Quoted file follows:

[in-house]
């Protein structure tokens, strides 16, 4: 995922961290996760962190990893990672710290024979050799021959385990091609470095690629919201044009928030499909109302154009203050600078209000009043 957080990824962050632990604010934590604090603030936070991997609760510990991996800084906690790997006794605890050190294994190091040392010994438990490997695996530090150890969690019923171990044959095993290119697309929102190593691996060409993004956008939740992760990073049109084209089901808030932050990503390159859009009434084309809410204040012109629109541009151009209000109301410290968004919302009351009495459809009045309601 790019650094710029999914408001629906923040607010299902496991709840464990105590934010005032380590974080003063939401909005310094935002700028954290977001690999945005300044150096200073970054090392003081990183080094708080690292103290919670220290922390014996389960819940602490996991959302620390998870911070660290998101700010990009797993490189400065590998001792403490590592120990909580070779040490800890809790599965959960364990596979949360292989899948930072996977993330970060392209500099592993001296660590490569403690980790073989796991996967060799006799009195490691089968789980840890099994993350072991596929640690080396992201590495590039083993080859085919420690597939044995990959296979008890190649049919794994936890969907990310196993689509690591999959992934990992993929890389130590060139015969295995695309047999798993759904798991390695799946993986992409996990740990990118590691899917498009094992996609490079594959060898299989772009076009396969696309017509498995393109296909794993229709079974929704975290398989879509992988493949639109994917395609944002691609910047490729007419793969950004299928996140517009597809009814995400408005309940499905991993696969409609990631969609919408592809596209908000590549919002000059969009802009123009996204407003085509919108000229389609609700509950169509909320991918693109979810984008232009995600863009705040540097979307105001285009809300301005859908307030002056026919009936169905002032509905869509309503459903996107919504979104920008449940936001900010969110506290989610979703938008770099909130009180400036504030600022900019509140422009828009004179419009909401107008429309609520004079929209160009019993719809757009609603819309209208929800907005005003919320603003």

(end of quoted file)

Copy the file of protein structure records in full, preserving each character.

[in-house]
């Protein structure tokens, strides 16, 4: 995922961290996760962190990893990672710290024979050799021959385990091609470095690629919201044009928030499909109302154009203050600078209000009043 957080990824962050632990604010934590604090603030936070991997609760510990991996800084906690790997006794605890050190294994190091040392010994438990490997695996530090150890969690019923171990044959095993290119697309929102190593691996060409993004956008939740992760990073049109084209089901808030932050990503390159859009009434084309809410204040012109629109541009151009209000109301410290968004919302009351009495459809009045309601 790019650094710029999914408001629906923040607010299902496991709840464990105590934010005032380590974080003063939401909005310094935002700028954290977001690999945005300044150096200073970054090392003081990183080094708080690292103290919670220290922390014996389960819940602490996991959302620390998870911070660290998101700010990009797993490189400065590998001792403490590592120990909580070779040490800890809790599965959960364990596979949360292989899948930072996977993330970060392209500099592993001296660590490569403690980790073989796991996967060799006799009195490691089968789980840890099994993350072991596929640690080396992201590495590039083993080859085919420690597939044995990959296979008890190649049919794994936890969907990310196993689509690591999959992934990992993929890389130590060139015969295995695309047999798993759904798991390695799946993986992409996990740990990118590691899917498009094992996609490079594959060898299989772009076009396969696309017509498995393109296909794993229709079974929704975290398989879509992988493949639109994917395609944002691609910047490729007419793969950004299928996140517009597809009814995400408005309940499905991993696969409609990631969609919408592809596209908000590549919002000059969009802009123009996204407003085509919108000229389609609700509950169509909320991918693109979810984008232009995600863009705040540097979307105001285009809300301005859908307030002056026919009936169905002032509905869509309503459903996107919504979104920008449940936001900010969110506290989610979703938008770099909130009180400036504030600022900019509140422009828009004179419009909401107008429309609520004079929209160009019993719809757009609603819309209208929800907005005003919320603003």